A Syrian group has said on Thursday (4 August) that it is ready to exchange to the bodies of five people, who were shot down in a Russian military helicopter, if prisoners held in Syrian and Lebanese government jails are freed. To prove it has the bodies of the Russian air crew, the group reportedly showed what appeared to be the identity cards of those shot dead.

According to a Reuters report, the group - General Foundation for Prisoners' Affairs – failed to mention who those prisoners were. It did not also say the total number of prisoners it wanted to be released. They have demanded an end to cordon off areas that the Syrian army and its allies have denied access to, and for the delivery of humanitarian aid to people living in beleaguered areas, the report added.

On 1 July, a Mi-8 Russian military transport helicopter was downed in Syria's rebel-held town of Idlib killing all the five people on board. According to Russia's defence ministry, helicopter was when it was said to be returning to Russia's main Latakia airbase in western Syria after delivering humanitarian aid to Aleppo.

It was the third time that a Russian helicopter was lost in the attack in Syria since January this year, and the biggest loss of life for its forces since Kremlin launched its operations in the war-torn country in September 2015.

Russia and Syria did not make comment on the demand by the prisoners' affairs organisation.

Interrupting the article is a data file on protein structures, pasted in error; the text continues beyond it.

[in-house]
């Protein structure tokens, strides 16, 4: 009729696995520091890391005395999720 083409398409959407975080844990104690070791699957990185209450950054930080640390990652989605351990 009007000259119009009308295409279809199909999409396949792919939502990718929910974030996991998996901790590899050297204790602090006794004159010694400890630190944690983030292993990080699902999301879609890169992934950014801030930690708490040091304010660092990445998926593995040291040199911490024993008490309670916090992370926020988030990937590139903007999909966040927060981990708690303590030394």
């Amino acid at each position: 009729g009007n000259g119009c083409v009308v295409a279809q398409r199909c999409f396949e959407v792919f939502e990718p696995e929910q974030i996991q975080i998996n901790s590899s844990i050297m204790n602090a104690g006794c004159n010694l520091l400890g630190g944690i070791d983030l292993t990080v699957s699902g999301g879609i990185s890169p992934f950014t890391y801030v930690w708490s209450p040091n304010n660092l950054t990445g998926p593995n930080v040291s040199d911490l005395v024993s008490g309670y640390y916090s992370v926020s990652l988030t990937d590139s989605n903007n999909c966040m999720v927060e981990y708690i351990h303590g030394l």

No group has so far claimed responsibility for bringing down the aircraft in the rebel-held town, where the Islamic State militants are not active but other rebel groups are.

Aleppo airstikes
Damaged tents for displaced people are seen following airstrikes on the outskirts of the rebel-held town of Atareb in Aleppo province, Syria Ammar Abdullah/ Reuters

Syrian government has a strong backing from Russia, where the factions involved in the civil war – including the US-backed moderate rebels - have failed to reach a consensus to arrive at a peace deal to end the conflicts that has been plaguing the country for more than five years.

Russia has consistently denied withdrawing its support for Syrian President Bashar al-Assad, leaving the US to be more sceptical of trusting Russia for a peace deal. On Thursday (4 August), the US President Barack Obama himself directly opined that he does not have faith in Moscow's commitment to cooperate militarily with Washington on ending or at least slowing the war.

He said Russia's action Syria raises "very serious questions" and that it should show that it is imperative for Moscow to prove that it is serious about peace in Syria. If it does not, Obama said, "Russia will have shown itself very clearly to be an irresponsible actor on the world stage that is supporting a murderous regime and will have to answer to that on the international state."